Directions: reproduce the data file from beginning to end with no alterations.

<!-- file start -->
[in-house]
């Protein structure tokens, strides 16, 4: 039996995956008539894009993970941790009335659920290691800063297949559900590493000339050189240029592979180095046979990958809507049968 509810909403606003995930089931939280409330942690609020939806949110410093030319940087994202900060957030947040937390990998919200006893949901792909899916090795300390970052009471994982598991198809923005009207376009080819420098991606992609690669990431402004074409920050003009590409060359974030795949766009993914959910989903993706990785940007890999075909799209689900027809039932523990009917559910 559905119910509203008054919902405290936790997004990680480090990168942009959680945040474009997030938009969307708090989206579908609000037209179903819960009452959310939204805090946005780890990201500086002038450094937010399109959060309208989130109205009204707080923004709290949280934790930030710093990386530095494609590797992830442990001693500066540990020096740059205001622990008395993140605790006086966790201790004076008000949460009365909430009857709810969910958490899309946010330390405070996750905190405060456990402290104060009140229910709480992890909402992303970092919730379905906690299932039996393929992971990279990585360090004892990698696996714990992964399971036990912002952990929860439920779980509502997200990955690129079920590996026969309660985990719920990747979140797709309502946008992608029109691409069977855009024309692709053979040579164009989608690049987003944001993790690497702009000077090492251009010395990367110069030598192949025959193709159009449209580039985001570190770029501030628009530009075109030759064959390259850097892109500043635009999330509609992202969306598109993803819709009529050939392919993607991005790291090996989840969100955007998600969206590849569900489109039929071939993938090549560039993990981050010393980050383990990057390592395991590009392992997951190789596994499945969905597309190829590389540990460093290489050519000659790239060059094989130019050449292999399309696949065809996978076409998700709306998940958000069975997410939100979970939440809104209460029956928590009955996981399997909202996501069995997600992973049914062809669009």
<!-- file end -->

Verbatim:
[in-house]
């Protein structure tokens, strides 16, 4: 039996995956008539894009993970941790009335659920290691800063297949559900590493000339050189240029592979180095046979990958809507049968 509810909403606003995930089931939280409330942690609020939806949110410093030319940087994202900060957030947040937390990998919200006893949901792909899916090795300390970052009471994982598991198809923005009207376009080819420098991606992609690669990431402004074409920050003009590409060359974030795949766009993914959910989903993706990785940007890999075909799209689900027809039932523990009917559910 559905119910509203008054919902405290936790997004990680480090990168942009959680945040474009997030938009969307708090989206579908609000037209179903819960009452959310939204805090946005780890990201500086002038450094937010399109959060309208989130109205009204707080923004709290949280934790930030710093990386530095494609590797992830442990001693500066540990020096740059205001622990008395993140605790006086966790201790004076008000949460009365909430009857709810969910958490899309946010330390405070996750905190405060456990402290104060009140229910709480992890909402992303970092919730379905906690299932039996393929992971990279990585360090004892990698696996714990992964399971036990912002952990929860439920779980509502997200990955690129079920590996026969309660985990719920990747979140797709309502946008992608029109691409069977855009024309692709053979040579164009989608690049987003944001993790690497702009000077090492251009010395990367110069030598192949025959193709159009449209580039985001570190770029501030628009530009075109030759064959390259850097892109500043635009999330509609992202969306598109993803819709009529050939392919993607991005790291090996989840969100955007998600969206590849569900489109039929071939993938090549560039993990981050010393980050383990990057390592395991590009392992997951190789596994499945969905597309190829590389540990460093290489050519000659790239060059094989130019050449292999399309696949065809996978076409998700709306998940958000069975997410939100979970939440809104209460029956928590009955996981399997909202996501069995997600992973049914062809669009």